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Chesnutt in the Classroom

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December 12, 1901, The Watchman
Among the Books

"The Marrow of Tradition." By Charles W. Chesnutt. In this, as in his three preceding stories, Mr. Chesnuttís work is vibrant with the sensibility which grows out of the indignities suffered by that class of the Southern population who, although scarcely distinguishable in any feature from their white neighbors are ostracized because of a stray thread of African blood in their genealogy. This purely theoretic stain remands them to a place among a "servile race," of whose possible ascendancy the whites are madly jealous, compels them to ride in "coon cars," and classes them hopelessly with "niggers" (aristocratically pronounced by the more tolerant and respectful cavalier, "niggroes"). A man of this class, an educated physician who had won high honors at Harvard and Vienna, is the hero of the story. His learning, skill, urbanity and modesty do not save him from the common lot, nor protect him from cruel insult. The appeal for justice involved in the narrative is a powerful one, and cannot but command wide sympathy. The reasonless prejudice thus disclosed is the "marrow of tradition." The phrase is borrowed from Charles Lambís verse:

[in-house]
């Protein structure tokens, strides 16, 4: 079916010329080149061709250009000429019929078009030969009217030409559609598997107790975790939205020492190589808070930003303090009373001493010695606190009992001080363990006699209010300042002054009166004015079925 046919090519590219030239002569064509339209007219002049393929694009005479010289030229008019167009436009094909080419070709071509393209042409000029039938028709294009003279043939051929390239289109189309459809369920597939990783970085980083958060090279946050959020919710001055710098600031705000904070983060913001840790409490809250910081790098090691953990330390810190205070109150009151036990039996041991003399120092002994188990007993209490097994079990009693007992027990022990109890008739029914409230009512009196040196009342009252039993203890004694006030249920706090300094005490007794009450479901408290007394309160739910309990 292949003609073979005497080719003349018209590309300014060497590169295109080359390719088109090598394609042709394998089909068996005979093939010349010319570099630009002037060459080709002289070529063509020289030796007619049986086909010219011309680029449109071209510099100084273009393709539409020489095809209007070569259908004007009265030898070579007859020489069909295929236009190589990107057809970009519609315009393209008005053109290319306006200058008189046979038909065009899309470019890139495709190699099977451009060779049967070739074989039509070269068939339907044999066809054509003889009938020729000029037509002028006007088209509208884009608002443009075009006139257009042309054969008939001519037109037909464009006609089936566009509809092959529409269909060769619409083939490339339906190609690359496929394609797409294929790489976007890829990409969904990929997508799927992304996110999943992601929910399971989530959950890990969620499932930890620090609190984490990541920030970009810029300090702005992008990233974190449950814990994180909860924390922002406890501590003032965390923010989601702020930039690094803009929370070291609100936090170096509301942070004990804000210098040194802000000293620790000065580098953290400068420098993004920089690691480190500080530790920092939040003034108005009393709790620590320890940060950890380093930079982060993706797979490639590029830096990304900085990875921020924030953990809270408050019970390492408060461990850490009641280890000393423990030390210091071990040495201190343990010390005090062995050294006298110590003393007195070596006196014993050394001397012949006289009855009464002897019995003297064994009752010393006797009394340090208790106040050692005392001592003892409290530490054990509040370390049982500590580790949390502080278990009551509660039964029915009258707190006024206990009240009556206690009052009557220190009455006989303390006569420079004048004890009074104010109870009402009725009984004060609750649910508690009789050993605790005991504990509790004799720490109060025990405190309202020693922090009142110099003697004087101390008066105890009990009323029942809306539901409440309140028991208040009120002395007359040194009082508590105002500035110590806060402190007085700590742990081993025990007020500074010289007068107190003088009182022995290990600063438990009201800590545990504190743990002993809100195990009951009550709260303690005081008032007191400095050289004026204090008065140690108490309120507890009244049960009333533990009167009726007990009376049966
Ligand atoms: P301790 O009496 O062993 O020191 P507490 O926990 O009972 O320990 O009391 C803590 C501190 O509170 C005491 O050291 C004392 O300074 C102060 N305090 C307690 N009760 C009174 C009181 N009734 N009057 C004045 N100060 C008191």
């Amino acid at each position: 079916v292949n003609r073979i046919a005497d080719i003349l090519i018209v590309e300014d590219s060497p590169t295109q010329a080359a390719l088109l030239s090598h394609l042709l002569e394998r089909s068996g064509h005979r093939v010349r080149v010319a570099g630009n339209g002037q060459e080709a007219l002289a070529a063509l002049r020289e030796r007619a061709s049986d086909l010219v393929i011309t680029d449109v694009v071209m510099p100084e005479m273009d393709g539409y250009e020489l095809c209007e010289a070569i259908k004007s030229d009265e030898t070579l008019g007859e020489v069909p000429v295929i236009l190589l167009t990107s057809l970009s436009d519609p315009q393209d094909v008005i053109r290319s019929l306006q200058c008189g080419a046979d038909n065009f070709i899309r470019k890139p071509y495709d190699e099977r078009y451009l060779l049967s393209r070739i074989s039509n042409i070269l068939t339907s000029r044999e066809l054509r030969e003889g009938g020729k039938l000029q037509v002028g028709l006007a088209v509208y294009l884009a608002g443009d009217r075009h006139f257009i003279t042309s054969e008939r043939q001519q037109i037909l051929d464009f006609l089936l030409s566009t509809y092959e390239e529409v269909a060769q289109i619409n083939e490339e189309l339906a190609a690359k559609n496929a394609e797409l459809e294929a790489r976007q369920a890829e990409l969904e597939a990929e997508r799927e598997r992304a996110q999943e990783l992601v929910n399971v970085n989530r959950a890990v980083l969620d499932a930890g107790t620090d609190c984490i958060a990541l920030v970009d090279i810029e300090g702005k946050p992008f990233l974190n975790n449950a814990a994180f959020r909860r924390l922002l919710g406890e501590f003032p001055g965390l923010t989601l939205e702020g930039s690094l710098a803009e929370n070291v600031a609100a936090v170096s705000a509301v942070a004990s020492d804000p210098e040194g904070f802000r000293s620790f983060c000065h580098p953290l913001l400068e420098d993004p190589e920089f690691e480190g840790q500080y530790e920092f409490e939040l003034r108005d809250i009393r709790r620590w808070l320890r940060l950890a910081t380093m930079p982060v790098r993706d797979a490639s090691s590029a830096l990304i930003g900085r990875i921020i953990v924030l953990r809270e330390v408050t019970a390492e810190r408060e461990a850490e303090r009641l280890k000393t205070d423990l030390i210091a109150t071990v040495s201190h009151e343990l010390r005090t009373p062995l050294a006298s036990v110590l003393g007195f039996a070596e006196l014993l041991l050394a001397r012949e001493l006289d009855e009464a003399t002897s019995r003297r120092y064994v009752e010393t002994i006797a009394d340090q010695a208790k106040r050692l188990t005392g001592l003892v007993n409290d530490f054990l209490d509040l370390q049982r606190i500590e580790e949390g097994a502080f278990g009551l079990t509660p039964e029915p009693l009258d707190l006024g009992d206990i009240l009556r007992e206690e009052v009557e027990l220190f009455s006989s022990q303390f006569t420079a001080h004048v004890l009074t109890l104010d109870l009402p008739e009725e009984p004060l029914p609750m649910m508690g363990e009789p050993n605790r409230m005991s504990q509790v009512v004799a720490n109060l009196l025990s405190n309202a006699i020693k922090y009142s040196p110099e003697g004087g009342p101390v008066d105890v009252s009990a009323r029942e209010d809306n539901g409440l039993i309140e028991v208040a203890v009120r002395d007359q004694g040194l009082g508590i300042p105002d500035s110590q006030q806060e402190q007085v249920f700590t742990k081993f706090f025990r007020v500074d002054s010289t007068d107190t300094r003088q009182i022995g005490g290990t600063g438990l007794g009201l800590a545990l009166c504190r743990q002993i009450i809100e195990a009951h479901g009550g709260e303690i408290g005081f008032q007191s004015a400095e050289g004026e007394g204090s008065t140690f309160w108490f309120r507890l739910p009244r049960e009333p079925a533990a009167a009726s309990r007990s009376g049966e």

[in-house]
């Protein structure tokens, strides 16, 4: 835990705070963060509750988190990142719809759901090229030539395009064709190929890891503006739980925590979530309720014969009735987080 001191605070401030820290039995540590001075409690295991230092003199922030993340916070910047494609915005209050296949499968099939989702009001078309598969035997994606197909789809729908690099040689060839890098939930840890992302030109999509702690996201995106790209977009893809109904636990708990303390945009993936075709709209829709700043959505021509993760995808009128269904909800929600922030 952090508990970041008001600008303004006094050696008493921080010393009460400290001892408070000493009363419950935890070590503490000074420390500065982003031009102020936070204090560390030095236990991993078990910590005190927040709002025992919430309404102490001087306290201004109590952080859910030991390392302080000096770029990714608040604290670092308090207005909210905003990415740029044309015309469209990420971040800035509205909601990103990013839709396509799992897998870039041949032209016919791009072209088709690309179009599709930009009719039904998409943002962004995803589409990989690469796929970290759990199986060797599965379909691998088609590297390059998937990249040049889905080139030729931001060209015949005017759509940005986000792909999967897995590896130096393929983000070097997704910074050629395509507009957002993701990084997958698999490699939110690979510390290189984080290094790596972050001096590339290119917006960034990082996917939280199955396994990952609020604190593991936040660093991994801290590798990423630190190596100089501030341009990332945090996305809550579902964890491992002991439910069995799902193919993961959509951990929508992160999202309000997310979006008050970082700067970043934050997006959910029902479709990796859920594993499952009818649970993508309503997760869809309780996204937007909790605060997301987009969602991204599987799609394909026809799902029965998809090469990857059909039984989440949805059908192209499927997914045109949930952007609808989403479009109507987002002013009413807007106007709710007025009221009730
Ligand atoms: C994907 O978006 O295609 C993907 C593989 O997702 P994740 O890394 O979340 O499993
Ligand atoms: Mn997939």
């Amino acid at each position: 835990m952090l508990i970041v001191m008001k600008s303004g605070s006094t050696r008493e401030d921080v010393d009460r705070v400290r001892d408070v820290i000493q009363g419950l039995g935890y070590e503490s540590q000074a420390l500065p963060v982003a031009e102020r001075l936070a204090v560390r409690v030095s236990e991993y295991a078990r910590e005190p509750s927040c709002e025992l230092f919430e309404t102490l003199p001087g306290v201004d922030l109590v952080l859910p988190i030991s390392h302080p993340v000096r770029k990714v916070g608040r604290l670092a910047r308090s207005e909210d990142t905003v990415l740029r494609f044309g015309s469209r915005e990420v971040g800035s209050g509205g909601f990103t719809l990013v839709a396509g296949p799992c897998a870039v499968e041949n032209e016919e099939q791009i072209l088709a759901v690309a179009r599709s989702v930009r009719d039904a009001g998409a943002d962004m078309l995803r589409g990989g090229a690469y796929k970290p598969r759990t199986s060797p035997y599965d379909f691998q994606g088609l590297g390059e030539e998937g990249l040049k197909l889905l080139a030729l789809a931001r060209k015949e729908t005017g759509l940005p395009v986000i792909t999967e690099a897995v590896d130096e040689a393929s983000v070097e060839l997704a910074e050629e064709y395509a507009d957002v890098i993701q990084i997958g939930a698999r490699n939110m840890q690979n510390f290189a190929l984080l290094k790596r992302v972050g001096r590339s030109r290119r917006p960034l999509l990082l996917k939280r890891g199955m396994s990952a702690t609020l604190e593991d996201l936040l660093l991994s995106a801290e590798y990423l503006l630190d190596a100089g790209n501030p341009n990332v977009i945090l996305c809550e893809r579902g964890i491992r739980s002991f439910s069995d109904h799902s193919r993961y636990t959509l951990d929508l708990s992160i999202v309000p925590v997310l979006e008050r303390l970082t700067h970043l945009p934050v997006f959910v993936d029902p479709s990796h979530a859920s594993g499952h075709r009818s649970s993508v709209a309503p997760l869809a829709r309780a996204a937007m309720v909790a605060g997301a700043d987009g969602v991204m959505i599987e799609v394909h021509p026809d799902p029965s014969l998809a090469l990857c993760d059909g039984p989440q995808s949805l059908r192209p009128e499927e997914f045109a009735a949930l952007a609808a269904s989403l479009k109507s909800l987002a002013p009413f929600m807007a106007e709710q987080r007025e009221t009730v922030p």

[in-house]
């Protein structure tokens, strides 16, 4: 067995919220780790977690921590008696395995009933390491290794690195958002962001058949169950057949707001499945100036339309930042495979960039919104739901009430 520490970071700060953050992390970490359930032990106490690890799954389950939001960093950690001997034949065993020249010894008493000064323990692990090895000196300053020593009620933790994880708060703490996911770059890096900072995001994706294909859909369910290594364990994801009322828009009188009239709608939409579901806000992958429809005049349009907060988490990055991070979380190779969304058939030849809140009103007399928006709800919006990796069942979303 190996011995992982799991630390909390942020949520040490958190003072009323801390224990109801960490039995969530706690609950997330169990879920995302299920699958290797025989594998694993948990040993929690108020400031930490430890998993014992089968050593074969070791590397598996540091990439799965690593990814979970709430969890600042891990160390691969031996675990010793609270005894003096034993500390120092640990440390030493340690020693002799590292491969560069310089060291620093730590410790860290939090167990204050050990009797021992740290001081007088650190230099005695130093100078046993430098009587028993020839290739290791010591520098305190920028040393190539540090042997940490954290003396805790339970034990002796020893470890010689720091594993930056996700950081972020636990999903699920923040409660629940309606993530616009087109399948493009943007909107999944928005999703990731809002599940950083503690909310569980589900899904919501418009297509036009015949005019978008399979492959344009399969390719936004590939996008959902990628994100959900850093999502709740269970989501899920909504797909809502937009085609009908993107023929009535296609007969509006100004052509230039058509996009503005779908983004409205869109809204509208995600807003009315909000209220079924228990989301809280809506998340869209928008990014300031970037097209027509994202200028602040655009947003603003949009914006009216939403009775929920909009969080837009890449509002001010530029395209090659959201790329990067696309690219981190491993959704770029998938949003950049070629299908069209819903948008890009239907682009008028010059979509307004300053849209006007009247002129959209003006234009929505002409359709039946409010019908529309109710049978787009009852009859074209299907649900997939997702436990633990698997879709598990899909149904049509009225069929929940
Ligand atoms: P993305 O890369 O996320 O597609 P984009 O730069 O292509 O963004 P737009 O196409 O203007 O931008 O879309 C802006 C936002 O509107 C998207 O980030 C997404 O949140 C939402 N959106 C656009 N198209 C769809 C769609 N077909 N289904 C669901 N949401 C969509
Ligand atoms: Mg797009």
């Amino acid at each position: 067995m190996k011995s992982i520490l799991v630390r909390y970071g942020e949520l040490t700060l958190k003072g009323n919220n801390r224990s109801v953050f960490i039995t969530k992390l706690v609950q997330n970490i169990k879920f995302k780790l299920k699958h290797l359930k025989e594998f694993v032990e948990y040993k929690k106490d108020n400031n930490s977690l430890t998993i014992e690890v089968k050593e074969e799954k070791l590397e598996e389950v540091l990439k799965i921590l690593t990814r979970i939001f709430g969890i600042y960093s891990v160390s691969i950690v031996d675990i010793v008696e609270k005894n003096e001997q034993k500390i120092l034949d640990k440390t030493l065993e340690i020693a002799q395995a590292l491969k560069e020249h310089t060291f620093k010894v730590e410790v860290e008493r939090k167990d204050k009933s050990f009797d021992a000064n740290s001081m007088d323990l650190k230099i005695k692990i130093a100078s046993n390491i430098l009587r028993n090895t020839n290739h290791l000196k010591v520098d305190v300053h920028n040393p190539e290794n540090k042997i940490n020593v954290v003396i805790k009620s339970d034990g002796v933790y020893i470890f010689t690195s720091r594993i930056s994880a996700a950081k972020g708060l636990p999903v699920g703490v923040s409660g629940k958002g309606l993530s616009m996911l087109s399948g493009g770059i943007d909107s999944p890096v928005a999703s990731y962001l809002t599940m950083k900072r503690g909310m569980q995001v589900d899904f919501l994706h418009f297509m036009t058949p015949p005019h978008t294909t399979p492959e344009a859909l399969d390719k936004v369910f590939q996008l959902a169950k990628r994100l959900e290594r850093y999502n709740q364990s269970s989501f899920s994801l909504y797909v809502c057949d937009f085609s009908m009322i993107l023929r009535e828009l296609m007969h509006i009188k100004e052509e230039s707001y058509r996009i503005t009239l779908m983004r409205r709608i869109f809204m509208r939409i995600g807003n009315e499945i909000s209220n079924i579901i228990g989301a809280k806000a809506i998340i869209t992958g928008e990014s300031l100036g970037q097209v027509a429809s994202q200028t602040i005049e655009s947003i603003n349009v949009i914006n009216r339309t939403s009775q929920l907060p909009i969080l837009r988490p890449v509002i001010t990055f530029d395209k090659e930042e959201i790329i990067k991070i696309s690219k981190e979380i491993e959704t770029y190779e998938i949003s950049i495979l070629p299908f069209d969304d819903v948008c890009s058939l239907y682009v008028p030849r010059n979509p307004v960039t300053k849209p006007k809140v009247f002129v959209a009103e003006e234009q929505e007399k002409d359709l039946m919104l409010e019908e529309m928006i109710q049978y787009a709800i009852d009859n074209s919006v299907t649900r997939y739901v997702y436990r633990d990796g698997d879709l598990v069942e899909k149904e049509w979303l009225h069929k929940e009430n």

"I like your book, ingenious Hone!
In whose capacious, all-embracing leaves
The very marrow of traditionís shown."

(Boston: Houghton, Mifflin & Co. Pp 329. $1.50.)

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Rev. of The Marrow of Tradition in "Among the Books," The Watchman 82 (Dec 12, 1901): 15.